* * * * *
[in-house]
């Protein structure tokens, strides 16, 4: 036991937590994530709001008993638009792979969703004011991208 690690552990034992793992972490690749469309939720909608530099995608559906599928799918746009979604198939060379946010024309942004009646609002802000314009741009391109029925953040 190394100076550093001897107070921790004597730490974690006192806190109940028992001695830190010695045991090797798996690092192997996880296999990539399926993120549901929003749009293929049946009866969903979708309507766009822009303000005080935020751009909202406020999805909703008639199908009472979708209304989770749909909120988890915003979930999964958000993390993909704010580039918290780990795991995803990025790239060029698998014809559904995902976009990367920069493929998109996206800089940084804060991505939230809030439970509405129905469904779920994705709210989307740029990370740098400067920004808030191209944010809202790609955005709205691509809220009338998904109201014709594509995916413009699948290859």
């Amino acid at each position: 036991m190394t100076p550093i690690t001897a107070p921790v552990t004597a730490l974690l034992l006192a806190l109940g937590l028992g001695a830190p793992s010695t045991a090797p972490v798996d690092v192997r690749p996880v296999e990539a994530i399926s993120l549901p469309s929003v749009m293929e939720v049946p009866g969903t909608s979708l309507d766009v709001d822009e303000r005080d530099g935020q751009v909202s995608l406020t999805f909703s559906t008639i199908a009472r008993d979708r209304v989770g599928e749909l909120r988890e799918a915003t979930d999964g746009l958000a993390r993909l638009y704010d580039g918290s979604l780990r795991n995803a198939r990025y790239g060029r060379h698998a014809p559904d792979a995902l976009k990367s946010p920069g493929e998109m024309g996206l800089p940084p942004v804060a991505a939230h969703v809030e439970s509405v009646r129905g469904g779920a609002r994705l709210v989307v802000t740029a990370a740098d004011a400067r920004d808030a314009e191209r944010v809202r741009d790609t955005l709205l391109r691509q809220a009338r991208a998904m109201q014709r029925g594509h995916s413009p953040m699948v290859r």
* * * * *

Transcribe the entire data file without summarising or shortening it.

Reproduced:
[in-house]
């Protein structure tokens, strides 16, 4: 036991937590994530709001008993638009792979969703004011991208 690690552990034992793992972490690749469309939720909608530099995608559906599928799918746009979604198939060379946010024309942004009646609002802000314009741009391109029925953040 190394100076550093001897107070921790004597730490974690006192806190109940028992001695830190010695045991090797798996690092192997996880296999990539399926993120549901929003749009293929049946009866969903979708309507766009822009303000005080935020751009909202406020999805909703008639199908009472979708209304989770749909909120988890915003979930999964958000993390993909704010580039918290780990795991995803990025790239060029698998014809559904995902976009990367920069493929998109996206800089940084804060991505939230809030439970509405129905469904779920994705709210989307740029990370740098400067920004808030191209944010809202790609955005709205691509809220009338998904109201014709594509995916413009699948290859």
């Amino acid at each position: 036991m190394t100076p550093i690690t001897a107070p921790v552990t004597a730490l974690l034992l006192a806190l109940g937590l028992g001695a830190p793992s010695t045991a090797p972490v798996d690092v192997r690749p996880v296999e990539a994530i399926s993120l549901p469309s929003v749009m293929e939720v049946p009866g969903t909608s979708l309507d766009v709001d822009e303000r005080d530099g935020q751009v909202s995608l406020t999805f909703s559906t008639i199908a009472r008993d979708r209304v989770g599928e749909l909120r988890e799918a915003t979930d999964g746009l958000a993390r993909l638009y704010d580039g918290s979604l780990r795991n995803a198939r990025y790239g060029r060379h698998a014809p559904d792979a995902l976009k990367s946010p920069g493929e998109m024309g996206l800089p940084p942004v804060a991505a939230h969703v809030e439970s509405v009646r129905g469904g779920a609002r994705l709210v989307v802000t740029a990370a740098d004011a400067r920004d808030a314009e191209r944010v809202r741009d790609t955005l709205l391109r691509q809220a009338r991208a998904m109201q014709r029925g594509h995916s413009p953040m699948v290859r």